Currently I am struggling with monitoring a record field change.

Say, we have a record defined as usual:

TMyRecord = record
  Field1: Word;
  Field2: Single;
  Field3: Integer;

I would like to monitor Field2 and display a dialog box as soon as this field changes from <> 0 to = 0.

It would be better to have a native Delphi debugger way to break on this event, but data breakpoints are not possible here, because there are several arrays of this record, which are distributed over the entire program, and I need to monitor each of them (it means, I should know an address for every data breakpoint).

The next idea is to make a property complementing this field and monitor its setter. This is also not possible, because the record gets loaded from file as a whole (as a binary block) or modified by DLL calls as a whole. There are too many places in this, unknown to me program, that change these records.

My last idea was to put a timer into the record, but

  1. how to create the timer on record creation?
  2. how to solve max timers problem? There are several thousands of these records in the arrays.

I am stuck. Could you propose some other ideas, other than find all the read/write places for this record?

  • 5
    I think the only viable solution is going to be to encapsulate all access of the field in a setter function – David Heffernan Jul 7 at 11:30
  • Fwiw, in your position, I would temporarily rename Field2 to FField2 and add the setter @DavidHeffernan has mentioned. What would be the problem with that? – MartynA Jul 7 at 17:14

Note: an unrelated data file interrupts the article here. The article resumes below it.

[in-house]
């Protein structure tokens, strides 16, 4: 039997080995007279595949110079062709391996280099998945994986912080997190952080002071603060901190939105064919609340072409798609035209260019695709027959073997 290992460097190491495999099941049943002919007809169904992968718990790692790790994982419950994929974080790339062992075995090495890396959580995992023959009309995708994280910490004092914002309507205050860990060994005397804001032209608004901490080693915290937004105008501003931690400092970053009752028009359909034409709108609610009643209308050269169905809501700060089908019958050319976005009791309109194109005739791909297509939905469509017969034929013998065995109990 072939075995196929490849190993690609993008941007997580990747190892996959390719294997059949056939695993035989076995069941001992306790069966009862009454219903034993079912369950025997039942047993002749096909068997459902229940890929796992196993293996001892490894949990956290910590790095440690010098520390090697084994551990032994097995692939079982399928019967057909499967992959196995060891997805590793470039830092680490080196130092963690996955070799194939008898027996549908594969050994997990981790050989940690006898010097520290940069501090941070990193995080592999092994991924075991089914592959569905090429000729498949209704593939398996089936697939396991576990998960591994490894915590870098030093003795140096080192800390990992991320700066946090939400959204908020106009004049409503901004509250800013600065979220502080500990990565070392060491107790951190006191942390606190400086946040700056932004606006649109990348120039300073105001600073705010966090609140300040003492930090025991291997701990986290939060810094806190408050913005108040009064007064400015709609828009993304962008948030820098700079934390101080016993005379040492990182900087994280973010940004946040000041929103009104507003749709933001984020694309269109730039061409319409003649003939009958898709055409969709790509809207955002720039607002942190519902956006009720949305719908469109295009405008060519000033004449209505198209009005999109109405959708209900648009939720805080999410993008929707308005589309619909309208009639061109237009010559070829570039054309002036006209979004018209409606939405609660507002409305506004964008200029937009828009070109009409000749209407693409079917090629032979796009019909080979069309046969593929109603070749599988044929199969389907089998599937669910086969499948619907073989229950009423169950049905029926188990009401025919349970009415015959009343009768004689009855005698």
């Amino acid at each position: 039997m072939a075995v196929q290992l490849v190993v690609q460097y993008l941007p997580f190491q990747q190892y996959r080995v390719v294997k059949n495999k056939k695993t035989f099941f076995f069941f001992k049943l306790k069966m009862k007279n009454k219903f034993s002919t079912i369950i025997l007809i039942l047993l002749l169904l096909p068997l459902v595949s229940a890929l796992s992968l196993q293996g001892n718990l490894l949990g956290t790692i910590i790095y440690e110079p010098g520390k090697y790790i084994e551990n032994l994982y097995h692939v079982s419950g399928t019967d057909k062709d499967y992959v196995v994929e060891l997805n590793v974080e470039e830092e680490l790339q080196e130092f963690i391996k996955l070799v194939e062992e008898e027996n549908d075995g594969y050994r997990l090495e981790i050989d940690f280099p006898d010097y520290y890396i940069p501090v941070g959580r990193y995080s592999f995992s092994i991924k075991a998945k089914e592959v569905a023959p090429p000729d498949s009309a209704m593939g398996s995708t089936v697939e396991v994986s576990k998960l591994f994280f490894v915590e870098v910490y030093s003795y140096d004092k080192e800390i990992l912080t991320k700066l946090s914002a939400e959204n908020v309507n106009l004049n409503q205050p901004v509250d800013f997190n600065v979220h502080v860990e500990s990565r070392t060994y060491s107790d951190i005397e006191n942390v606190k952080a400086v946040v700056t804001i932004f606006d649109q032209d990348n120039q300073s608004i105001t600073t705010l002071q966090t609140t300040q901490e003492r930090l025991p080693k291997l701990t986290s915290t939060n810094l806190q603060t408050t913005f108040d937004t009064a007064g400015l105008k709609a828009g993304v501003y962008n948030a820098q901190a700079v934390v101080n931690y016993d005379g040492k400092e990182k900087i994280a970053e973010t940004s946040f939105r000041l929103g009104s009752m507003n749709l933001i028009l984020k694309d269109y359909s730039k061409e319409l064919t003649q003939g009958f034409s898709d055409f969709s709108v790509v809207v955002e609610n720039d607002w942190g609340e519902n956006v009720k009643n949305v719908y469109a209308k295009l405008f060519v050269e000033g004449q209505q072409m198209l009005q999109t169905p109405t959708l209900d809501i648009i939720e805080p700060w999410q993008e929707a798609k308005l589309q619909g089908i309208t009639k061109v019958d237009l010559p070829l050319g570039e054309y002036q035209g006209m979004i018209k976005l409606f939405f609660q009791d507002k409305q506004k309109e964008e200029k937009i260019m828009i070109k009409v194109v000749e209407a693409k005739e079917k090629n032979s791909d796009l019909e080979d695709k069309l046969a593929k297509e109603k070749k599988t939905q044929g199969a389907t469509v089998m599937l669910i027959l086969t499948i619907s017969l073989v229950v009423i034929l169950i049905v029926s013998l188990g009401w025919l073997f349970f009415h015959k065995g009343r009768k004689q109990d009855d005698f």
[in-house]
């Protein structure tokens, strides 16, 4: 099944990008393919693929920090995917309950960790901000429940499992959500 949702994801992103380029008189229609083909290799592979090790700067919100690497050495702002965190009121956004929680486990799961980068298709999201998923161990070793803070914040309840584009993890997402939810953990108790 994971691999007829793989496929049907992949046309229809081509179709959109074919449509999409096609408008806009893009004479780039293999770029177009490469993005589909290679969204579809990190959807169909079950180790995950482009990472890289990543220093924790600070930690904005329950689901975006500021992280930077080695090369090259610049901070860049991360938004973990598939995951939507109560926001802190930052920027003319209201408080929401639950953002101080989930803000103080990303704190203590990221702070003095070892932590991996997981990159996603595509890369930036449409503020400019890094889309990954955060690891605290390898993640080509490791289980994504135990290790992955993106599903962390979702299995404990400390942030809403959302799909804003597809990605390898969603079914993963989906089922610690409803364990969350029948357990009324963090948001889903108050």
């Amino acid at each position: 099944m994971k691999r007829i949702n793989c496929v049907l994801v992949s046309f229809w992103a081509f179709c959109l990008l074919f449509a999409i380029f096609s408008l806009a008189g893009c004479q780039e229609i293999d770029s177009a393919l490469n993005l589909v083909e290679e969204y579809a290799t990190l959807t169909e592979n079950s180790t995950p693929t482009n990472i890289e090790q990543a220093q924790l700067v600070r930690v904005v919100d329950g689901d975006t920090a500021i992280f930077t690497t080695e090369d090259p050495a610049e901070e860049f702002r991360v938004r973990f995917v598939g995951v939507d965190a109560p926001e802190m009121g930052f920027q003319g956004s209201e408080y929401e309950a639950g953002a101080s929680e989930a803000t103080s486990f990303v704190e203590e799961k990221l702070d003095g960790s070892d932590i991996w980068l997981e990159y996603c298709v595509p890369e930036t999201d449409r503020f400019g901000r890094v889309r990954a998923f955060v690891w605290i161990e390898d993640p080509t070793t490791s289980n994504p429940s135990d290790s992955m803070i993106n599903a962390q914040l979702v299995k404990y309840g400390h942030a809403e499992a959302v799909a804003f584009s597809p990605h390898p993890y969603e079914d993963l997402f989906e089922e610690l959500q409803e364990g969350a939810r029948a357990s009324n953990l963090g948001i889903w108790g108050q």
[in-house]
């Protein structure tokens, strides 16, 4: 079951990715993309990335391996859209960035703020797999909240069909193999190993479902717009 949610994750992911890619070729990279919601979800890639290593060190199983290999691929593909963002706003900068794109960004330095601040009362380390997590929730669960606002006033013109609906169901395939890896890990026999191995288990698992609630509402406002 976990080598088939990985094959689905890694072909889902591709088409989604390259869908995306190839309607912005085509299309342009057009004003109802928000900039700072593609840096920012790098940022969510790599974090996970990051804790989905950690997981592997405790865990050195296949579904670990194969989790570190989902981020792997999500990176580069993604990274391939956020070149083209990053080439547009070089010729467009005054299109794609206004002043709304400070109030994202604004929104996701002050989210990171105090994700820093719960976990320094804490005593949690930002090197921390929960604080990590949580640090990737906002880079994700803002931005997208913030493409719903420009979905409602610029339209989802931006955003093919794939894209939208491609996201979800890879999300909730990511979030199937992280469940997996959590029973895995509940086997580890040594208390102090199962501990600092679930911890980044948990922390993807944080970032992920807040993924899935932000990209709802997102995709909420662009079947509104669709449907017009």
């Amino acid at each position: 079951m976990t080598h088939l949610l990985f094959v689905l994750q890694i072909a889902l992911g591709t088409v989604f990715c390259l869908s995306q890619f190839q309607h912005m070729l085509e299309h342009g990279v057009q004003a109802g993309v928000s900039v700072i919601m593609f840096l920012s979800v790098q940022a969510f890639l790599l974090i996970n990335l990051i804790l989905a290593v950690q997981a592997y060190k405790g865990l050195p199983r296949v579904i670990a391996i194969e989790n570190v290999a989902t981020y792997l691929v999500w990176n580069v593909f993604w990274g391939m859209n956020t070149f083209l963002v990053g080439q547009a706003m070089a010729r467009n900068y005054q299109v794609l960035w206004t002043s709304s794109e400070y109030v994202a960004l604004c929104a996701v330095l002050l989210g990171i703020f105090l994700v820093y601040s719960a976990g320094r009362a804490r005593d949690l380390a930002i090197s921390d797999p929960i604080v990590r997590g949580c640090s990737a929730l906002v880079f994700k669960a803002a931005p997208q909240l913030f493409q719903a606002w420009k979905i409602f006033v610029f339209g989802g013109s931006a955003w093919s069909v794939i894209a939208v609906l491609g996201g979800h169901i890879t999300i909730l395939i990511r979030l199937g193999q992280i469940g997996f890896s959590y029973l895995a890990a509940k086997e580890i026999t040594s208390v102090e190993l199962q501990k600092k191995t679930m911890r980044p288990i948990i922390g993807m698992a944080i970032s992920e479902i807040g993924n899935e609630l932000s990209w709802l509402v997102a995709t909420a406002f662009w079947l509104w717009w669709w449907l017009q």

• A single timer, per array, that would only copy Field2 of each element into a distinct packed array at regular intervals. Then you would be able to set a data breakpoint for the Field2 arrays. Didn't really think over it very much, no responsibility assumed if it gets stuck at some point. – Sertac Akyuz Jul 8 at 20:28
  • Breakpoint is unnecessary though, since there won't be any useful stack trace. Timer code can list the elements those zeroed out just as well. – Sertac Akyuz Jul 8 at 21:14
  • MartynA: The problem is that: 1. Loading the record with something like BlockRead doesn't trigger a setter. 2. In order to make use of the setter I need to refactor each piece of loading code, and there are plenty of them, because the product is "historically grown". 3. Because each change should be agreed upon, I am not allowed to refactor too much. I do not want to refactor in order just to revert my changes later. – Paul Jul 11 at 15:36

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